Celia Cobb reads a compelling memoir by Australian cellist, violist and teacher Ed Ayres
Whole Notes: Life Lessons through Music
320PP ISBN 9780733341038
ABC BOOKS £16.99
This book presents an insight into the author’s experiences of teaching and learning music, alongside his personal gender identity story and subsequent female to male transition in later life. The author gives a full account of his musical life, from receiving recorder and violin lessons at primary school, to establishing himself as an orchestral viola player, then later, after a change of instrument, enjoying a second career as a cello (and viola) teacher, as well as a writer and music broadcaster.
The text is full of anecdotes and interesting observations; tales from the string teaching room abound, and include heart-warming and perceptive accounts of highlights from lessons with children and adults of all ages and stages. There are many descriptions of teaching techniques and successful moments in lessons that will resonate with all instrumental teachers, as well as accounts of numerous occasions on which Ayres, as the teacher, found himself learning just as much, if not more than his students. He also charts the joys, frustrations and triumphs of learning the French horn as an adult with good-natured humour, as well as offering information and opinions on a very wide range of mostly musical topics. In addition, we read about the practicalities of his gender transition journey – dealing with hormone injections, simultaneous male puberty and menopause, and surgery – as well as tracking his path around the globe from Kent to Brisbane, Australia via Manchester, London, Hong Kong, Pakistan and Afghanistan. Grouped under seven headings: Bravery, Knowledge, Resilience, Kindness, Wisdom, Hope and Love, the author weaves the various strands of his life experiences together with such apparent effortlessness that the result is a highly enjoyable page-turning read.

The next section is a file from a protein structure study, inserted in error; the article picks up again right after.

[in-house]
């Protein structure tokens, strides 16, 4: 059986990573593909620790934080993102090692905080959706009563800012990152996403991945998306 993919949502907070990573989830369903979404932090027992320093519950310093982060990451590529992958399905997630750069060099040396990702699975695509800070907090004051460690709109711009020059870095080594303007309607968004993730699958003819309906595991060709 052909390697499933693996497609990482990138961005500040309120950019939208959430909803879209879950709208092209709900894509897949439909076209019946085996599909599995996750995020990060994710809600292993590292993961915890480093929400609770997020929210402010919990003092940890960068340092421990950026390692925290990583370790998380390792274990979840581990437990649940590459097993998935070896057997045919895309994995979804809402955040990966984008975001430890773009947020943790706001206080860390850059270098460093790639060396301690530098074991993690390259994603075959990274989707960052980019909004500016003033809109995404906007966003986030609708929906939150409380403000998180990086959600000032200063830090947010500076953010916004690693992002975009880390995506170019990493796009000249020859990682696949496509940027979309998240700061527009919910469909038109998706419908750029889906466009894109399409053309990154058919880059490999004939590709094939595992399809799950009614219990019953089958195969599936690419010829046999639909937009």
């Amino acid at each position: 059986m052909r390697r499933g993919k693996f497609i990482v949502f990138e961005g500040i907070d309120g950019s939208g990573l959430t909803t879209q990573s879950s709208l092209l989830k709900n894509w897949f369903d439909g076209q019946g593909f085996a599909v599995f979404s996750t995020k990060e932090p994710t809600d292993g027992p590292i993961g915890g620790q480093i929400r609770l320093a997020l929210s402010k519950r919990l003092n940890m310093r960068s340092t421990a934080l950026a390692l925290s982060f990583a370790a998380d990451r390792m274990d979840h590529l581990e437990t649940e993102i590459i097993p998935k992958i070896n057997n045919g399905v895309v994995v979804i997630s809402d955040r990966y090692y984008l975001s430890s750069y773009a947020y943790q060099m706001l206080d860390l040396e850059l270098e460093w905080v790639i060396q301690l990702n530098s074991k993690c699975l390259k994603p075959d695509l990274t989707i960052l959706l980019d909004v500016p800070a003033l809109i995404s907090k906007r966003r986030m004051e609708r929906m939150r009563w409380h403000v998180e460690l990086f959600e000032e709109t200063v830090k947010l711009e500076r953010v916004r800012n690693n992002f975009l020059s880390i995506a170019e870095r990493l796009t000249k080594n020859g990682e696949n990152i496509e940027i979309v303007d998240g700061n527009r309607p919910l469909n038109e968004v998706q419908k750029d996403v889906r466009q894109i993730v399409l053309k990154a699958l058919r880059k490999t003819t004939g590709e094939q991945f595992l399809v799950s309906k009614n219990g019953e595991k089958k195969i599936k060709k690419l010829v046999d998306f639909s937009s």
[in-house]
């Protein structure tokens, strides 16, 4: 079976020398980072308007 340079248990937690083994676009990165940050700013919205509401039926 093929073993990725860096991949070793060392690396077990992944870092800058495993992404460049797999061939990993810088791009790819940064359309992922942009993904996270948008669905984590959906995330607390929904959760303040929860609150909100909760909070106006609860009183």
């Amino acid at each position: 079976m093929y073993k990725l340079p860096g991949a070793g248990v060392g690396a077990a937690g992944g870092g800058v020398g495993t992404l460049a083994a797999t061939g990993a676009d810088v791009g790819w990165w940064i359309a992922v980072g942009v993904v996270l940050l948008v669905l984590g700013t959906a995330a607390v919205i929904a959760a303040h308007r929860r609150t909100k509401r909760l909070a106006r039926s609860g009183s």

But this book is not just an interesting memoir. As well as dwelling on the specific rewards of teaching and learning a musical instrument, and documenting the author’s gender transitioning, central to this book is a celebration of music as ‘humanity’s greatest creation’. Music is referenced on every page – it underpins every chapter, story or comment in a way that is both inspiring, uplifting and thought-provoking. There are no cringeworthy bar-by-bar descriptions of music, just a constant reminder of the power that music has to console, to inspire and to change. Not everything in the book is joyful and wonderful; the author hints at a less than idyllic early family life, and there are references to a period of depression triggered by gender dysphoria, as well as discrimination and other hurdles faced as a transgender man. But the nature of the writing, which bounces mercurially between topics, means that the author’s wry and often self-deprecating sense of humour is never far away, and there is no hint of misery-memoir in these pages.
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Put simply, this is a gorgeous read. It is entertaining and educating in equal measure, and will leave its readers inspired, whether that be to practise, to listen to a long list of specific music (a playlist is included) or to make more substantial changes in their lives. It is a book about how we – teachers, learners, listeners – can use music to train ourselves to listen, and how by listening, we can find meaning and truth in life. It should appeal to everyone, musicians and non-musicians alike. I very much encourage you to read it.